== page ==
Real issues, wrong solutions. That's the story of the referendum asking voters to raise the retirement age to 80 for judges on the state's top court and its major trial courts.
Mandatory retirement is age discrimination. And there may be a genuine need for additional judgeships to keep pace with the court's swollen caseloads. But the constitutional amendment voters are being asked to approve Tuesday isn't the answer to the state's needs.
The New York constitution currently requires judges on our highest court, the Court of Appeals, to retire at age 70. Meanwhile, lower judges on some trial courts, can remain on the bench until age 76, but to continue past 70, their judicial performance and mental and physical fitness must be certified every two years. If voters approve Proposal No. 6, those Supreme Court judges would be allowed to serve up to two additional two-year terms, until age 80. Court of Appeals judges would be allowed to serve out the 14-year term that began before they turned 70, or until the end of the year in which they turn 80.
New York's chief judge, Jonathan Lippman, said the proposal would end "a constitutional presumption of senility at age 70," and allow older judges to stay on the job to help handle the workload. But nothing in the proposal would actually end age discrimination. Raising the bar from to 80 would merely delay the onset of that indefensible prejudice.
Judges shouldn't be forced to retire at any preordained age, although they could be limited to a certain number of terms. New York however, has never had the required public hearing on whether we want judges to serve for life and, if so, how we would measure their effectiveness. These are fundamental questions that bedeviled our Founding Fathers. In this state, we have not yet had that discussion.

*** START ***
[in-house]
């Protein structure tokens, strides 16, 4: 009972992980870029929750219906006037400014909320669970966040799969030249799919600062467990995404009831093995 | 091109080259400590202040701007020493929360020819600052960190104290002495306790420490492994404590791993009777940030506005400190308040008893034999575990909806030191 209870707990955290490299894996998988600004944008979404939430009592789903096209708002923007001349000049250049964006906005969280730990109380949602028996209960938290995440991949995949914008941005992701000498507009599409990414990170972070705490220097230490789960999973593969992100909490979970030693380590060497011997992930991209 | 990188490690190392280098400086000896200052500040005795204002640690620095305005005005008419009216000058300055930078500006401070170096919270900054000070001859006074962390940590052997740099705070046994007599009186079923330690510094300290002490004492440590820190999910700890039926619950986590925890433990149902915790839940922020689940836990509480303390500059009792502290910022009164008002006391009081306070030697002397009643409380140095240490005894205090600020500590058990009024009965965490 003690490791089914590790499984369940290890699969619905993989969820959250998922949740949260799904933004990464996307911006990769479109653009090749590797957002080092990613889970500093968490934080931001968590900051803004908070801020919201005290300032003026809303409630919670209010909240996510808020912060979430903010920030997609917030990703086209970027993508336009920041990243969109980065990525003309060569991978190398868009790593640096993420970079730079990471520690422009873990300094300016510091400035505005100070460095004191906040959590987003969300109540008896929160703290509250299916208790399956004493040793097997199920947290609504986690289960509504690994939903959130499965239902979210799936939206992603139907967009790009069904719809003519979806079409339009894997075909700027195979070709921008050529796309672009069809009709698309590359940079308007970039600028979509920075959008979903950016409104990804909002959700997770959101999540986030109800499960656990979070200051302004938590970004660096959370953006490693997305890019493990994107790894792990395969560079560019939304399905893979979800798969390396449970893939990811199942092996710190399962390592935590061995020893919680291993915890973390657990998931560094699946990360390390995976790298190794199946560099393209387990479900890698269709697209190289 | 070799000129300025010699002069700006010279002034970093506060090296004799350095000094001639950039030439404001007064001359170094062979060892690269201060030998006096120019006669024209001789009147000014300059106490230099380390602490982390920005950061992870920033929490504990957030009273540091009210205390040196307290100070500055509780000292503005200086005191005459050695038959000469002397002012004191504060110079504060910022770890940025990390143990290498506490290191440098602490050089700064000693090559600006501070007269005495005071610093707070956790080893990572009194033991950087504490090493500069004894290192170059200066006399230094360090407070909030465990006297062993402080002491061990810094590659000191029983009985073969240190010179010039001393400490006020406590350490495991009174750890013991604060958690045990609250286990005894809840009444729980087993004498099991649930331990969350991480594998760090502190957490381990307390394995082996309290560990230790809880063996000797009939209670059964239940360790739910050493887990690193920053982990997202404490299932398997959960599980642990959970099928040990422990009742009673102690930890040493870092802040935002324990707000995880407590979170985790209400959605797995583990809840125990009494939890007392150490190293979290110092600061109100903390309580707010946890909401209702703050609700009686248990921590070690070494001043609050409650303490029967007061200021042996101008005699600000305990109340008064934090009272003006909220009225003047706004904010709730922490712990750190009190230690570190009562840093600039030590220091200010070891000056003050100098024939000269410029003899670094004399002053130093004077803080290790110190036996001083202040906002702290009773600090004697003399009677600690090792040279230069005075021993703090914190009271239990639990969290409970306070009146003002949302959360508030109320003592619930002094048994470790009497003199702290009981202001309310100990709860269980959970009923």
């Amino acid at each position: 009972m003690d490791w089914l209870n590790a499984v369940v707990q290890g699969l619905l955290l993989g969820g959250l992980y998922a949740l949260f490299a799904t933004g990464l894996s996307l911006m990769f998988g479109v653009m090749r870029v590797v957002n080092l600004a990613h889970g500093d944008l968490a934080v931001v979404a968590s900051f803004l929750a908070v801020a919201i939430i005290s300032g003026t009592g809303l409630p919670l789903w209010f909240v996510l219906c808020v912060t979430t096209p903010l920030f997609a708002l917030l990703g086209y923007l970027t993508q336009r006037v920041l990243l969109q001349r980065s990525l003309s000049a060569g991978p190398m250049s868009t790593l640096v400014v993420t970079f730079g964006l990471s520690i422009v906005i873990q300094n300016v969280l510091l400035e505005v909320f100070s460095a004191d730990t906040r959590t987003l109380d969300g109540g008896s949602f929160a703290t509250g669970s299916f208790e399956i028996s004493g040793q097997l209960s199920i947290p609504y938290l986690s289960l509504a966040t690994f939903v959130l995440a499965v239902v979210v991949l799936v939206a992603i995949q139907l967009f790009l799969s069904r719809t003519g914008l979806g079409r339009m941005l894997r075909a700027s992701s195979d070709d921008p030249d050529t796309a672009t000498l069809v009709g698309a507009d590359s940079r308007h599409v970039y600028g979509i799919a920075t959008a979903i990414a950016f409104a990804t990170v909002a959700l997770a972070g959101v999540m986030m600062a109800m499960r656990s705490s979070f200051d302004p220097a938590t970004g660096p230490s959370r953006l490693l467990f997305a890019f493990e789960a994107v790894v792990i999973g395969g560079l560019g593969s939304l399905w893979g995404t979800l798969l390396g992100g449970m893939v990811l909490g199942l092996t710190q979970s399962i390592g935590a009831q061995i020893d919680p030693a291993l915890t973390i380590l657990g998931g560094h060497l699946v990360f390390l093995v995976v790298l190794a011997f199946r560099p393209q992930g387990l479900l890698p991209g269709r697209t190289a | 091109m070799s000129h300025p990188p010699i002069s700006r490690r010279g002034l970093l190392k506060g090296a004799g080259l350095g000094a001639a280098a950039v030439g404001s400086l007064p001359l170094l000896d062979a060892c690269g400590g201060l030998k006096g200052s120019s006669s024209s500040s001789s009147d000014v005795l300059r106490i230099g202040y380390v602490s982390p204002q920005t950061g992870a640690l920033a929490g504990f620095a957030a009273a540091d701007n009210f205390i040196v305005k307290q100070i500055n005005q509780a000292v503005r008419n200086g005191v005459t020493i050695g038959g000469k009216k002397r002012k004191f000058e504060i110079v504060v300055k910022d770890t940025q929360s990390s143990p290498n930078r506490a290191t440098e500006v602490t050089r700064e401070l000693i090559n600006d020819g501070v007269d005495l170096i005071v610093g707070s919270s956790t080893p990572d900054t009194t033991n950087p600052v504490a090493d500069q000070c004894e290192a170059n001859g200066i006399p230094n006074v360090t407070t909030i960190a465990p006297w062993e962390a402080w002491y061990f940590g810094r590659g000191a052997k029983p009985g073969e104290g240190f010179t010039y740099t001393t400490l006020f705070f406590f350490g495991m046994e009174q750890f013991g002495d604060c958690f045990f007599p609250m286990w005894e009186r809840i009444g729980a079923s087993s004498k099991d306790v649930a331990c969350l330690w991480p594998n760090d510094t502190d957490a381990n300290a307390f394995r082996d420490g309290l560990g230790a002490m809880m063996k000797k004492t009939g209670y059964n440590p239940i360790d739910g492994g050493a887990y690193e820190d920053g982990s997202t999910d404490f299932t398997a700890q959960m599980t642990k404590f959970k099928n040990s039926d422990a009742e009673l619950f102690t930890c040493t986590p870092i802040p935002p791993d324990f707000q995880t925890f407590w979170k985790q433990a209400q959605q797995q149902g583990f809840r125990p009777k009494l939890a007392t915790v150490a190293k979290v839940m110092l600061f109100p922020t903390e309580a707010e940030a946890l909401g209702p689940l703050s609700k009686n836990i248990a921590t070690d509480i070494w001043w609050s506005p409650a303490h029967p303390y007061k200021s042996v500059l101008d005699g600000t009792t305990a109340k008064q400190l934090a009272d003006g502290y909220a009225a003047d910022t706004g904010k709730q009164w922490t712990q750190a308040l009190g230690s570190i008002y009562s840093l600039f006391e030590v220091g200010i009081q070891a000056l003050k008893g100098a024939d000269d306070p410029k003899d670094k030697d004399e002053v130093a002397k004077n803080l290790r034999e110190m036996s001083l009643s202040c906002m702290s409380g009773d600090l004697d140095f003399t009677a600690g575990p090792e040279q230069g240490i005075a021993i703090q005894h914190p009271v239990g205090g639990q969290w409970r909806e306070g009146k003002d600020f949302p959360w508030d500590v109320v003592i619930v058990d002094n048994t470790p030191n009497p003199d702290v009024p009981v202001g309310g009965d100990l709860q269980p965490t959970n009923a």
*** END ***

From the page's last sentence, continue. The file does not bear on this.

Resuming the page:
When the age limit for New York's judges was imposed 144 years ago, very few people lived to become septuagenarians. The age limit is an anachronism. If it was ever justified, it certainly isn't today. But ending that is not what this proposal would do.
The secondary argument -- that the age change would make about two dozen additional Supreme Court judges available over the next four years to meet an acute need in family courts -- falls flat. There's no certainty that any judges would be reassigned to the lower court.
The State Legislature should document the extent of the court logjam, especially in the family courts, and determine how many additional judgeships are needed to relieve it and approve the slots. The governor should include the necessary funding in his budget. There are more precise and more effective ways to address age discrimination and staffing concerns in the courts than those on the ballot Tuesday.
Vote no on Proposal No. 6.